New High-Throughput Screening Technologies to Improve Cannabinoid Production in Yeast
Award last edited on: 1/22/20

Sponsored Program
Awarding Agency
Total Award Amount
Award Phase
Solicitation Topic Code

Principal Investigator
Karen Wu

Company Information

Lucerna Inc

PO Box 1342
New York, NY 10021
Location: Single
Congr. District: 12
County: New York

Phase I

Contract Number: 1R43AT009951-01A1
Start Date: 12/1/18    Completed: 11/30/20
Phase I year
Phase I Amount
Natural products derived from plants have played crucial roles in the treatments of many diseases throughout history. However, scarce natural sources and complex chemical synthesis have limited research and development and increased costs on these products. An example of this is the non-psychoactive cannabinoids found in cannabis plants. There are over 70 low-abundant cannabinoids that are known to be safe and have beneficial effects ranging from bone growth to neuroprotection. Yet agricultural production of these cannabinoids is not environmentally or economically sustainable. Thus, their therapeutic potentials are unfortunately limited by their availabilities for research and commercial production. Alternative biosynthetic production routes in S. cerevisiae are being investigated to increase accessibility to these high potential therapeutics. Further, massive libraries of yeast mutants are being generated for the purpose of identifying cellular pathways that enhance cannabinoid biosynthesis. However, a major bottleneck in this biosynthetic approach is the lack of high-throughput screening technology that can screen these massive libraries efficiently. Current analytically methods are low-throughput, expensive, cumbersome, and complex. Another problem is that these methods do not enable individual mutant cells to be screened for key metabolite production, which is widely recognized as a limiting problem in metabolic engineering. Single-cell isolation techniques have been explored as high-throughput means to quickly identify and separate metabolically and physiologically favorably mutants for further strain evolution. Therefore, fluorescent sensors that can inform on the intracellular concentrations of valuable metabolites in living cells and enable high-throughput cell sorting would be highly useful tools for any industrial production of natural products. In this application, we will use our fluorescent aptamer technology to develop genetically encoded sensors that can active fluorescence upon binding to target cannabinoid metabolites. These sensors can then be expressed in yeast to monitor cannabinoid production levels in real-time and used in flow cytometry-based screening applications. Taken together, the experiments in this application provide the foundation for a novel approach that can be widely used to improve industrial production of natural products by allowing culture conditions or genetically modified organisms with improved production characteristics to be rapidly identified.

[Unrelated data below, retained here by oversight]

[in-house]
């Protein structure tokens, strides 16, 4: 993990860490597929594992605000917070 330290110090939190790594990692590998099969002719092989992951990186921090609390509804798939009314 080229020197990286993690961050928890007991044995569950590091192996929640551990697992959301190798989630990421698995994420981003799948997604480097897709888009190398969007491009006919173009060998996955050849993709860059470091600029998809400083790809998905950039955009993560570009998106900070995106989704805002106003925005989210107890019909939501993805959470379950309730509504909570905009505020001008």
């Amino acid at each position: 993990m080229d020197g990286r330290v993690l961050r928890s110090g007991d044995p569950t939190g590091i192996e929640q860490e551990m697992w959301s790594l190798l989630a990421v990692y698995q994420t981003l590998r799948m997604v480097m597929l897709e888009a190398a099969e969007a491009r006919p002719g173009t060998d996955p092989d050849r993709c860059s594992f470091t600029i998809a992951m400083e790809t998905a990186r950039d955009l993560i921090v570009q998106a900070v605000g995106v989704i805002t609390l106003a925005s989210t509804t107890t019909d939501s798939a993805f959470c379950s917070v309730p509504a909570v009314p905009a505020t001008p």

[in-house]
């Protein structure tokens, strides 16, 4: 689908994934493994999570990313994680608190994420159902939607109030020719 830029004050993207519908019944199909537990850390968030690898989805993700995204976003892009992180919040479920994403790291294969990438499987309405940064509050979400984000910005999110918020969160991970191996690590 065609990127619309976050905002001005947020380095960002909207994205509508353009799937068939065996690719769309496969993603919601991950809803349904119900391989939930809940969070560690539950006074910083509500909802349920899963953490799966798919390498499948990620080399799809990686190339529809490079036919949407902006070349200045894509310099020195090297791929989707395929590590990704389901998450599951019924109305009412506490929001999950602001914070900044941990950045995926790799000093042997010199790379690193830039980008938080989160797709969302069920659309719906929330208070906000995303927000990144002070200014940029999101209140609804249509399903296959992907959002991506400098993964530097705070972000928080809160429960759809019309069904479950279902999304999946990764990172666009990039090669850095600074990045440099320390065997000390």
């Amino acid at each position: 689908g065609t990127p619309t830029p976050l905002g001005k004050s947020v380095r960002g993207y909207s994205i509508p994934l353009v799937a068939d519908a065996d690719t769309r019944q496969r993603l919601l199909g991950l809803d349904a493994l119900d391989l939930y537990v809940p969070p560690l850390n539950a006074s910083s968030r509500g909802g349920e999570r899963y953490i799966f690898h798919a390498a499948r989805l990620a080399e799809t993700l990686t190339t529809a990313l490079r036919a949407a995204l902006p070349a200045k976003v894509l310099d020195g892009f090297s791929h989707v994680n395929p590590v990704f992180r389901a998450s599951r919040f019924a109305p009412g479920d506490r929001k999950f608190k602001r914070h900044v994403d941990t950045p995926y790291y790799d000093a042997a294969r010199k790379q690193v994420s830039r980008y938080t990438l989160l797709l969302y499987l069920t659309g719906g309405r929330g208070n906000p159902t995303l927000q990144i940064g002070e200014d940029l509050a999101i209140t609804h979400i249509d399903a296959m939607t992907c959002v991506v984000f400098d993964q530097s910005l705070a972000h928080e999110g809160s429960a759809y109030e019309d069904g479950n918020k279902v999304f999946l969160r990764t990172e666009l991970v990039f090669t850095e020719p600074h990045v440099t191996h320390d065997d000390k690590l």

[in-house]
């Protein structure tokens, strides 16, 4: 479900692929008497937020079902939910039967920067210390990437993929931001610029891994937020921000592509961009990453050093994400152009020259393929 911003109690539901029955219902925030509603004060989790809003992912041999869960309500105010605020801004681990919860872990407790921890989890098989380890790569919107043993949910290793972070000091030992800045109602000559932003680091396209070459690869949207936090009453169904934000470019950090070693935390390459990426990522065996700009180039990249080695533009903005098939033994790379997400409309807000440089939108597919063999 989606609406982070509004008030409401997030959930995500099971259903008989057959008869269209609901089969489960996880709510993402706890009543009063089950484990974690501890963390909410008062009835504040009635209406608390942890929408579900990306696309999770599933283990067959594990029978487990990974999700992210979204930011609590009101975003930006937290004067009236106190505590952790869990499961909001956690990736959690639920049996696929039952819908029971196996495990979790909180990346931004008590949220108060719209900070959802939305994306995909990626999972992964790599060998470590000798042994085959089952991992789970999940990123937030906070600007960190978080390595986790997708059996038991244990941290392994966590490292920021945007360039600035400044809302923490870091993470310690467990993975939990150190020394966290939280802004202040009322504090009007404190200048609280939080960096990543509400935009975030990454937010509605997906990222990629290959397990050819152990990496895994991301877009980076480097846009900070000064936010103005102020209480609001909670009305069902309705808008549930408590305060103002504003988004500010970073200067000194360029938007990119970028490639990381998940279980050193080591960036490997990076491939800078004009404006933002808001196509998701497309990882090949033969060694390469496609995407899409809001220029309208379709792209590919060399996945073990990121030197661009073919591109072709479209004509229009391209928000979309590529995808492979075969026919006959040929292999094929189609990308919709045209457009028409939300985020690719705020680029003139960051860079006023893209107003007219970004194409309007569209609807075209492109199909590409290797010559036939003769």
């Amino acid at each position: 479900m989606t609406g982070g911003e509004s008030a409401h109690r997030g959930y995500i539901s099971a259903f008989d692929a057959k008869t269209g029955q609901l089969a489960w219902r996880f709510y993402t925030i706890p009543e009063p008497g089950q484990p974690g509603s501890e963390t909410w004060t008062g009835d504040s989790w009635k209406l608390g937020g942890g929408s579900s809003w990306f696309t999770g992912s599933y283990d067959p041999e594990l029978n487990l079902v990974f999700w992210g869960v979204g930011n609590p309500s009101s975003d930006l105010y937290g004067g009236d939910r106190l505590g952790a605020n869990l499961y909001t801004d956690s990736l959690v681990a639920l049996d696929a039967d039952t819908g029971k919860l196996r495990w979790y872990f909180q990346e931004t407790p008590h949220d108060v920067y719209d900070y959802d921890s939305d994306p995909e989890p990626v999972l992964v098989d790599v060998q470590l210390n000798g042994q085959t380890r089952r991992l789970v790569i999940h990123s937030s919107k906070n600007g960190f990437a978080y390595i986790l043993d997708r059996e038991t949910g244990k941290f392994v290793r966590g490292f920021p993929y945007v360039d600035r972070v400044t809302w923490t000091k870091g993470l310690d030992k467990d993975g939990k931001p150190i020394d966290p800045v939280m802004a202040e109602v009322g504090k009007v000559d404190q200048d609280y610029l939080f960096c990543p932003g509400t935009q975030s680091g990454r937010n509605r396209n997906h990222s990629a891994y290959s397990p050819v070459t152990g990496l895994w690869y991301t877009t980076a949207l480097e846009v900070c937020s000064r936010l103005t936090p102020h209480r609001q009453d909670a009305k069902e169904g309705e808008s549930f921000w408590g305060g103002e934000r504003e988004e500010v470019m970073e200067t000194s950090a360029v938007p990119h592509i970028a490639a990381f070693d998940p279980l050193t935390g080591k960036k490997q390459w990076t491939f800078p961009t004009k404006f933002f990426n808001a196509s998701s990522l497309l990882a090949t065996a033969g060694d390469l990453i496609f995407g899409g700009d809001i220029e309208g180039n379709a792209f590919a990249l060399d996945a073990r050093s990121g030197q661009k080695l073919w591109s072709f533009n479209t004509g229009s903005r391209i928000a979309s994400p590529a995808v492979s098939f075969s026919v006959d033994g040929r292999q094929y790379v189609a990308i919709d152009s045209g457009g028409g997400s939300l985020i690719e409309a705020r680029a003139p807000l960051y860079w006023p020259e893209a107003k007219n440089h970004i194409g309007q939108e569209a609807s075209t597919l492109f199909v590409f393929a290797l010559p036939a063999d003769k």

Public Health Relevance Statement:
PROJECT NARRATIVE There are over 70 cannabinoids produced in cannabis plants at low abundance that are known to be safe and have a wide range of proven medical benefits. Biosynthetic production approaches are currently being explored to increase natural cannabinoids production, but existing product screening methods cannot keep up with recent genomic advances in metabolic engineering. Thus, we propose to develop a HTS platform that will enable researchers to rapidly identify genetically modified cells that exhibit improved biosynthesis of non-psychoactive cannabinoids and improve industrial production of natural products.

Project Terms:
Acids; Affinity; Agriculture; Algorithms; Anabolism; analytical method; Antibiotics; Antiepileptic Agents; Antimalarials; aptamer; Aptamer Technology; base; Binding; Bone Growth; Broccoli - dietary; Calorimetry; Cannabidiol; Cannabinoids; Cannabis; Cell Separation; Cells; Characteristics; chemical synthesis; Chemicals; Clinical Trials; Collaborations; Complex; Computer Assisted; cost; cross reactivity; Directed Molecular Evolution; Disease; Engineering; Evolution; Exhibits; experimental study; Flow Cytometry; Fluorescence; Foundations; genetically modified cells; Genetically Modified Organisms; Genomics; Goals; Green Fluorescent Proteins; Heating; Heterogeneity; high throughput screening; improved; in vivo; Individual; Industrial Microbiology; Industrialization; interest; Libraries; Ligands; Medical; Metabolic; metabolic engineering; Methods; microorganism; Monitor; mutant; Natural Increases; Natural Products; neuroprotection; novel; novel strategies; novel therapeutics; Pathway interactions; Performance; Pharmacologic Substance; Phase; Physiological; Plants; Play; Population; prevent; Production; promoter; Property; Recording of previous events; Research; research and development; Research Personnel; RNA; RNA Polymerase III; RNA Sequences; Role; Route; Saccharomyces cerevisiae; Scientist; screening; sensor; Source; Structure; success; Techniques; Technology; Testing; Tetrahydrocannabinol; Therapeutic; time use; Titrations; tool; United States; Yeasts

Phase II

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Start Date: 00/00/00    Completed: 00/00/00
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